On exhibition until June 29 at Lawrence Wilson Art Gallery UWA is Carrolup Revisited: A Journey through the South West of Western Australia – a must-see exhibition for everyone. This collection of exceptional artworks was produced by Noongar children, aged between seven to fourteen, at Carrolup Native Settlement, a mission in the southwest of Western Australia. The art created by these young artistic prodigies in the 1940s and 1950s, with their silhouette landscapes and atmospheric perspectives shot to prominence and toured the world – well before the X-ray art of Western Arnhem Land in the 1950s and 1960s, and the acrylic dot paintings of the Papunya artists in the 1970s and 1980s was recognised by the canon of the Western artworld. Cliff Ryder (above image) is one of the artists who belong to the Carrolup School and who, with others, continued to paint throughout his life. The artworks that are currently on exhibition are not only important for their stylistic qualities, but their depiction of memories of traditional Noongar customs that would otherwise be lost to history. Presenting them in this show is an important contribution to culture, that of both the Noongar people and the larger artistic community.
The history of Carrolup is one that should be acknowledged. First opening in 1915, Carrolup Native Settlement was a government run institution that housed Aboriginal and part-Aboriginal children as a means of controlling and assimilating the Noongar population. The children living at the settlement, recognised now as the Stolen Generations, were forcibly taken from their families and parents were refused visitation rights. Understandably, the removal of children from their families caused widespread displacement and a breakdown of Aboriginal family structures. Inhumane conditions and budget constraints forced the closure of the Settlement in 1922; in 1939 it was reopened for a further 12 years. (Croft and Gooding 2003, Rosser 2018) It was during these 12 years that the children living at the Settlement, without formal artistic training, began creating uniquely beautiful artworks. Their paintings depict from memory detailed landscapes of flora and fauna that incorporate kangaroos, possums, and birdlife, animated Noongar people participating in corroborees and hunting, totemic symbols, roads and fence lines, and the stylistic incorporation of atmospheric perspective.
These young artistic prodigies had their debut onto the international arena in 1948, with a selection of works sent to New Delhi at a UNESCO sponsored educational seminar (Stanton 1992). From here, an agent transported the children’s artworks to Australia’s eastern states and Tasmania, to New Zealand, Britain, America, and the Netherlands for exhibition, sending money made from art sales back to the Settlement. As a result of their early international recognition affording the collection to be exhibited in the United Kingdom in 1956, these artworks were the first stand-alone exhibition of Aboriginal art overseas. Thus, the histories of display the works have accrued adds layers of significance to the current exhibition at LWAG. One of these such significances is that the recognition of the Carrolup artists in Perth is incredibly valuable to the local Noongar community, as the art is a reminder of their artistic and cultural heritage. The existence and preservation of these works reads as more significant when compared with the widespread erasure of indigenous culture that was intended by the very conditions that the works were created in. The conservation and ongoing exhibitions of these early images continues to influence, inspire and educate generations of people. The current exhibition at LWAG must be celebrated for its embrace of these principles.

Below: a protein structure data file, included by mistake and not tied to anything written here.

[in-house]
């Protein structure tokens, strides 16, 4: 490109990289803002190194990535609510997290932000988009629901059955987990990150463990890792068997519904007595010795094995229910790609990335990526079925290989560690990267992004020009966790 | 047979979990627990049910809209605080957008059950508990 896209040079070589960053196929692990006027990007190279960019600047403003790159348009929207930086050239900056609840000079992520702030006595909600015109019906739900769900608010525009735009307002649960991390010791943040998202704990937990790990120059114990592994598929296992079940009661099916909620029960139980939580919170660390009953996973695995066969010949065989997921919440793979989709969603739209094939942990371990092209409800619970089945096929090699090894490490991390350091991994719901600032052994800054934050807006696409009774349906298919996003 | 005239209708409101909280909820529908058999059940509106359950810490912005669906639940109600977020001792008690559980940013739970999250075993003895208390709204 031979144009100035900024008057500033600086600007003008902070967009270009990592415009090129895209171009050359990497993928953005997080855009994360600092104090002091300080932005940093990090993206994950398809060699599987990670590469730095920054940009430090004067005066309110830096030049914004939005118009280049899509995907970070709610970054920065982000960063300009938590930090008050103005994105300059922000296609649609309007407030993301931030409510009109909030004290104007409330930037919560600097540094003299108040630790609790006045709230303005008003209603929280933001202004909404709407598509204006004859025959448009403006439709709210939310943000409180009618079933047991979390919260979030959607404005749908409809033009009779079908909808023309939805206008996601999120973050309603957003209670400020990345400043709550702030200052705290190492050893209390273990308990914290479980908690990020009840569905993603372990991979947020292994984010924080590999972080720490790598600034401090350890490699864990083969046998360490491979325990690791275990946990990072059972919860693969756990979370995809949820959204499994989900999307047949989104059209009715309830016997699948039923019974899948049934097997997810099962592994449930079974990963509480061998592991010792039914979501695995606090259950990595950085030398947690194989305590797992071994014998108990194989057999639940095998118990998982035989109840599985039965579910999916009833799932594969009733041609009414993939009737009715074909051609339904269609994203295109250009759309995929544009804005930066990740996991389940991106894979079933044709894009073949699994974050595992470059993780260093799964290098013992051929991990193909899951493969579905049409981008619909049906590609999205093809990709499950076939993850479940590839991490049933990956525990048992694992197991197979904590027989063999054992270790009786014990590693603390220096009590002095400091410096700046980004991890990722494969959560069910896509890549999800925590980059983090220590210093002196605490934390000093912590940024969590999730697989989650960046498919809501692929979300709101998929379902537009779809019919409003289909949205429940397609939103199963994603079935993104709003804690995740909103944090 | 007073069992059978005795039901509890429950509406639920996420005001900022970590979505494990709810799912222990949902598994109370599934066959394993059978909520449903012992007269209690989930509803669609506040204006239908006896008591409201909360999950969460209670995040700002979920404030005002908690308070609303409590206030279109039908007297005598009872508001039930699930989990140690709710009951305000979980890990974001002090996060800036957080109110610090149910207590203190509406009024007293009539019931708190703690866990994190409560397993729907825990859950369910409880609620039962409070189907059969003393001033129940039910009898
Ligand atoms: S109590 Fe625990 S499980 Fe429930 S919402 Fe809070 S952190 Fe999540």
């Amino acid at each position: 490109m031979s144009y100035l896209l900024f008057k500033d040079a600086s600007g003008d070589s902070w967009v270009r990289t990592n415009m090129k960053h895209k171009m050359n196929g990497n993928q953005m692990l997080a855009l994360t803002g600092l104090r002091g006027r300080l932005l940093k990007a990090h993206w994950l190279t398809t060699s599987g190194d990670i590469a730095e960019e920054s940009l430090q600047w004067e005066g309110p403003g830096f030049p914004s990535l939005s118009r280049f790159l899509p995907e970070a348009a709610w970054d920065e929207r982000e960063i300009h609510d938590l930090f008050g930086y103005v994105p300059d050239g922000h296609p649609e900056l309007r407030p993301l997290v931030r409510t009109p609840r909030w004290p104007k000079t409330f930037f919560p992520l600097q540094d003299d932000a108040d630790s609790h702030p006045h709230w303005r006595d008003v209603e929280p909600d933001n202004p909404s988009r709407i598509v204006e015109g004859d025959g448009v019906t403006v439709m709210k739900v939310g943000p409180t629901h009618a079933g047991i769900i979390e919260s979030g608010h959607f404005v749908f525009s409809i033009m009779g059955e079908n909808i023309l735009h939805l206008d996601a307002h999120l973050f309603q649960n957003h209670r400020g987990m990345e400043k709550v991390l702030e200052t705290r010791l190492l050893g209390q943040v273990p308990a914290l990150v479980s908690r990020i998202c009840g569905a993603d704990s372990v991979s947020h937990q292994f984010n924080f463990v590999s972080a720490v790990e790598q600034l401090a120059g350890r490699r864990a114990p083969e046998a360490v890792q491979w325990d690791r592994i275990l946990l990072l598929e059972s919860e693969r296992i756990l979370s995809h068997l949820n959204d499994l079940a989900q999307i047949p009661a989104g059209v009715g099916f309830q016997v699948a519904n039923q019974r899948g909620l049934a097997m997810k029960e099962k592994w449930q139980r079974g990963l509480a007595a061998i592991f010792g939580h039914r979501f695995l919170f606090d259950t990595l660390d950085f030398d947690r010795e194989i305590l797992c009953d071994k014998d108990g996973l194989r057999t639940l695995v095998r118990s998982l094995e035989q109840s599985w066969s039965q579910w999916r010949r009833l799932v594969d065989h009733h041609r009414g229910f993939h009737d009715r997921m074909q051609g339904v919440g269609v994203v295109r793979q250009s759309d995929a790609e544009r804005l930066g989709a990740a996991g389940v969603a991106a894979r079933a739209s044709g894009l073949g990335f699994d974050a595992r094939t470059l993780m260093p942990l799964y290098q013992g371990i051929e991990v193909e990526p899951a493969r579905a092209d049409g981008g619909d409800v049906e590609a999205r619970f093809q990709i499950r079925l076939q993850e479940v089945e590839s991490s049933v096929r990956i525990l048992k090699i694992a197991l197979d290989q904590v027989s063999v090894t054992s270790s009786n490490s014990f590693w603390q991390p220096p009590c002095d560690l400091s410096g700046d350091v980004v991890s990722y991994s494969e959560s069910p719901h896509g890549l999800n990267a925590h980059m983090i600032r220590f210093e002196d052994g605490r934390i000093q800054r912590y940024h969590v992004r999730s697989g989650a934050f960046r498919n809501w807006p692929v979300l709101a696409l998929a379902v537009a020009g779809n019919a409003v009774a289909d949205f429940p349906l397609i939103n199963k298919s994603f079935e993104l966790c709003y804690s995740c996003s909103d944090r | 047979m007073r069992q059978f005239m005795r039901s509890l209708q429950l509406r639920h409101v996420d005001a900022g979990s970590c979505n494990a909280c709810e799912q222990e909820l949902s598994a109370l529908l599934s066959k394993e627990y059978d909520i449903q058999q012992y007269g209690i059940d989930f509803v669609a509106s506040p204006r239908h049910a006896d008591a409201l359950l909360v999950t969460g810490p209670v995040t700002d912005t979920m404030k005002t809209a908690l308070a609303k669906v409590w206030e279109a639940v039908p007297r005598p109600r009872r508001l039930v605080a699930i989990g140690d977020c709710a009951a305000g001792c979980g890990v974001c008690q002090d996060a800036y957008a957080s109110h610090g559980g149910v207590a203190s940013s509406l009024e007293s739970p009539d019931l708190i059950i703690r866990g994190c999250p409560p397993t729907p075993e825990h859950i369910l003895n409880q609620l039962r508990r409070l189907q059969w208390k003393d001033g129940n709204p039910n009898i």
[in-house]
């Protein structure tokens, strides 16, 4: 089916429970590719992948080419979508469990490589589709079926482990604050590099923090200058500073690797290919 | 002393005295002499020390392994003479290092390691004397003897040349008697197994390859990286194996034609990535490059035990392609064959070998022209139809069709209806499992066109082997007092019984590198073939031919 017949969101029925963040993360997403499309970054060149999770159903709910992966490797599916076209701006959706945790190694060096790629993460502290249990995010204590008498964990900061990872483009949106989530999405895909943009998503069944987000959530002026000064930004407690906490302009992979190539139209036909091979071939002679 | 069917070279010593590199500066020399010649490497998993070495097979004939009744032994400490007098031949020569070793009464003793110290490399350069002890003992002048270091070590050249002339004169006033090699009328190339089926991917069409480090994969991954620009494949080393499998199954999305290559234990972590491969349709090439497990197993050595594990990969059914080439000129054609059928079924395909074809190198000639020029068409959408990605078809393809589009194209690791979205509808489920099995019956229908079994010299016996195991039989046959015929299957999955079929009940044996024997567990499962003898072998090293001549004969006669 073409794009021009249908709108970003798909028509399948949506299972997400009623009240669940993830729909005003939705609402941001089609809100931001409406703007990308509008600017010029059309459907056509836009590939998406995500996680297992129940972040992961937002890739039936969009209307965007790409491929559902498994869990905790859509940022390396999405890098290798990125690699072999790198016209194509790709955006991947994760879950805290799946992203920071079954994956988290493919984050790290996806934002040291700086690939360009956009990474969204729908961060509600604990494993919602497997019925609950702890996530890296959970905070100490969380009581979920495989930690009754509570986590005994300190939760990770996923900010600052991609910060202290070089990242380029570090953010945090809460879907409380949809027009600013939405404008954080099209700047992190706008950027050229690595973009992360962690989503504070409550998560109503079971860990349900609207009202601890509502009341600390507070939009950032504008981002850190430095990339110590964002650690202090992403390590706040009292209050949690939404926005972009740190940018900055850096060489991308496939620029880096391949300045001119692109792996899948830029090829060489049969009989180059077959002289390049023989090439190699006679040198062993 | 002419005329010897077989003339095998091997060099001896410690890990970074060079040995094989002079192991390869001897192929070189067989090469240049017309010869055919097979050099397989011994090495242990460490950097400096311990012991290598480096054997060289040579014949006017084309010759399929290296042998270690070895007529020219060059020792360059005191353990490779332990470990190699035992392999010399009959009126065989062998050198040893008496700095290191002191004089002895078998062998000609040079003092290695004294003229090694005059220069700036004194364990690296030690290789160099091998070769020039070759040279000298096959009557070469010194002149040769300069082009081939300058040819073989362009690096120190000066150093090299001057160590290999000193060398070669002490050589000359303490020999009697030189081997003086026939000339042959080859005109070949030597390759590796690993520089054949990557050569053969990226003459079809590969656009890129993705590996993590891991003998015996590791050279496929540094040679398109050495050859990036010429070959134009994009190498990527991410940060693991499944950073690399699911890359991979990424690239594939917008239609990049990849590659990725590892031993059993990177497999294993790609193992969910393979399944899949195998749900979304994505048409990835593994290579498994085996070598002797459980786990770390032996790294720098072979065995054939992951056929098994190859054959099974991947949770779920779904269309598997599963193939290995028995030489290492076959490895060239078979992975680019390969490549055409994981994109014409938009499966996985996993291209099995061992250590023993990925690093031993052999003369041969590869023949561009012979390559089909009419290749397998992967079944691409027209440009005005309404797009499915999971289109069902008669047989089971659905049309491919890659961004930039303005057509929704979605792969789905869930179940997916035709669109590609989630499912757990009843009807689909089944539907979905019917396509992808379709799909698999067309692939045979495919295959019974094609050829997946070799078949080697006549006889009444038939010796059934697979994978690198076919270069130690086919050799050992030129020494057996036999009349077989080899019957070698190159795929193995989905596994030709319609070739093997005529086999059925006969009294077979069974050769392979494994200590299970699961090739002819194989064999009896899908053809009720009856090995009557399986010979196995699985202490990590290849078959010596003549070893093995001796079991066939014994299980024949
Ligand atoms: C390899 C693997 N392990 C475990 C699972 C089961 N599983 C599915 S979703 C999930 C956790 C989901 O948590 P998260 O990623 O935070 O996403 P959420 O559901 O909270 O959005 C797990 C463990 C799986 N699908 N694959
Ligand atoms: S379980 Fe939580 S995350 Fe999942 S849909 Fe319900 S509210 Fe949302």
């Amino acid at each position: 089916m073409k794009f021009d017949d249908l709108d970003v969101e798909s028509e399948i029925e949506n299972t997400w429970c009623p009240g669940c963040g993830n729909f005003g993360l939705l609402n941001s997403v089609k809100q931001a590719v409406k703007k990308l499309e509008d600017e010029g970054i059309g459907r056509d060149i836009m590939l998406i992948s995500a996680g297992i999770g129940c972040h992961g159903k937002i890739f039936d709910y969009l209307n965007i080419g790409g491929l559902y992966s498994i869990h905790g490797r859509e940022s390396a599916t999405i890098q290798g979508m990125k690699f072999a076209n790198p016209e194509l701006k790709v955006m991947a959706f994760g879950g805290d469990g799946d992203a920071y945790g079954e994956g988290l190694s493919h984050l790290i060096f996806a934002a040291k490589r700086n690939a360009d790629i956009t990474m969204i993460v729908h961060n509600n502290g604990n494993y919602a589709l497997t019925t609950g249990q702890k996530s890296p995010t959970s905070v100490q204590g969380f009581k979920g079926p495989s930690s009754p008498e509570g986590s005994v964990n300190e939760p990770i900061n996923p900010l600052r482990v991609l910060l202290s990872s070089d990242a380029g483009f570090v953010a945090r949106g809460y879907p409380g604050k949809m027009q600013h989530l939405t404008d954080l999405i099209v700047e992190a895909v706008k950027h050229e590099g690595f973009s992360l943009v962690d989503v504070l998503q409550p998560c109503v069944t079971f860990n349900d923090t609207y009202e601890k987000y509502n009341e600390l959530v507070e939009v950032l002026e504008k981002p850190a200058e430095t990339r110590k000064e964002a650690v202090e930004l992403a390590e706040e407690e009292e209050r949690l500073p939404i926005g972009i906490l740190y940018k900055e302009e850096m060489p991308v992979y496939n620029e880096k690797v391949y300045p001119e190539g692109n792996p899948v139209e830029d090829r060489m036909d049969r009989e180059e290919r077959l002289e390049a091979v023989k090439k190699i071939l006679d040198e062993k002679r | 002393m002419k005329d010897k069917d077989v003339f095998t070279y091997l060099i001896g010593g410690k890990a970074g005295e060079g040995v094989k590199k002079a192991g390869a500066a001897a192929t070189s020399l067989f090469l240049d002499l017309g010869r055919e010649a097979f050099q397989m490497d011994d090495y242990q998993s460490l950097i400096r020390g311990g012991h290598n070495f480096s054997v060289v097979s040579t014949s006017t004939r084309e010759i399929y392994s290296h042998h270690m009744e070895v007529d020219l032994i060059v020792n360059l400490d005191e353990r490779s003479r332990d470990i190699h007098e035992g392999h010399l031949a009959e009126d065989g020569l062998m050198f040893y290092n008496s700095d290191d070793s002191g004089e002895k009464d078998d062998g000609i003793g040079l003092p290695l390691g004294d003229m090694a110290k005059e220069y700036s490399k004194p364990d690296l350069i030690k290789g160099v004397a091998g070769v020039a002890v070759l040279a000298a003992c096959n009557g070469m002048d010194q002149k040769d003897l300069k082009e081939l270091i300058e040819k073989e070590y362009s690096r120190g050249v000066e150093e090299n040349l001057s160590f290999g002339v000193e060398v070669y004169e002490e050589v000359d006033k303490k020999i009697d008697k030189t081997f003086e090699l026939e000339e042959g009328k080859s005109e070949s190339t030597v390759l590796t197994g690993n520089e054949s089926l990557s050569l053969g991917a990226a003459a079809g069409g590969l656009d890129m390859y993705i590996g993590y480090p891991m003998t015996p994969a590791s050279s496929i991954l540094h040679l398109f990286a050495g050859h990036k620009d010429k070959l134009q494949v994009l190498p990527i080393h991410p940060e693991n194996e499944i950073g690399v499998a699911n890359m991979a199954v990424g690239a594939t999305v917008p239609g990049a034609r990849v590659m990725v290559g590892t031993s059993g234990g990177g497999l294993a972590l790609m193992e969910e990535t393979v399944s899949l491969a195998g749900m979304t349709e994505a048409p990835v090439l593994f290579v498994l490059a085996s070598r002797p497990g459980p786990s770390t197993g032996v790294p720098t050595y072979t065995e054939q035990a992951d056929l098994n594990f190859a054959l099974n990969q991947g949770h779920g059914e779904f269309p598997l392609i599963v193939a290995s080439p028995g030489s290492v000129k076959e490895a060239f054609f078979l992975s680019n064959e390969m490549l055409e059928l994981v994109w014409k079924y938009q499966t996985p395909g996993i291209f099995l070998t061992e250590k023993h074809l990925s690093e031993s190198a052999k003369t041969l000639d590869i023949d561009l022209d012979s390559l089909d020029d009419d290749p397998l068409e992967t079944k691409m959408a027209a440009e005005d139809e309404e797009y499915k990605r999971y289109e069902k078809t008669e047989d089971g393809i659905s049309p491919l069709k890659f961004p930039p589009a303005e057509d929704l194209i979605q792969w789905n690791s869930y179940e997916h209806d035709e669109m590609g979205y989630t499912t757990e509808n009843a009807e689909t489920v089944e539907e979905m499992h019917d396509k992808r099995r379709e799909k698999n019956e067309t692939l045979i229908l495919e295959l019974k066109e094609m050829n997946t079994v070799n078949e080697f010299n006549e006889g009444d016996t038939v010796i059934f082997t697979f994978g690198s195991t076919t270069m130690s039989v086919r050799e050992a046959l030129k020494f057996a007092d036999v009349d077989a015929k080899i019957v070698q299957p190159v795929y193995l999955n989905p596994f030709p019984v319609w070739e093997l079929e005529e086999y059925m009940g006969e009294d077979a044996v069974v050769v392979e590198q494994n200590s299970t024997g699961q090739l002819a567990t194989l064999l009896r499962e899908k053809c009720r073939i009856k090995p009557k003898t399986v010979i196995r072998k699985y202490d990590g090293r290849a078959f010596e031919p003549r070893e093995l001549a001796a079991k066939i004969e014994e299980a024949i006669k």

Words by Ainslie Gatt
Masters Candidate UWA, BA (Visual Culture), UnivCertMusmSts
Cliff Ryder, Carrolup, Kangaroos on Road (detail), 1948, pastel on paper, 25 x 18 cm. Donated through the Australian Government’s Cultural Gifts Program by E.S. Phillips and Dr G. Phillips, [1992/0101] © family of the artist
Croft, Brenda L., and Janda Gooding. 2003. South West Central: Indigenous Art From South Western Australia 1833-2002. Perth, Western Australia: Art Gallery of Western Australia.
Rosser, Debra. 2018. “Marribank – Organisation – Find & Connect – Western Australia.” [Document]. Commonwealth of Australia, Last Modified 2018-11-20. https://www.findandconnect.gov.au/ref/wa/biogs/WE00136b.htm#related.
Stanton, John. 1992. Nyungar Landscapes: Aboriginal Artists of the South-West: The Heritage of Carrolup, Western Australia, Occasional paper; no. 3. Nedlands, WA: University of Western Australia, Berndt Museum of Anthropology.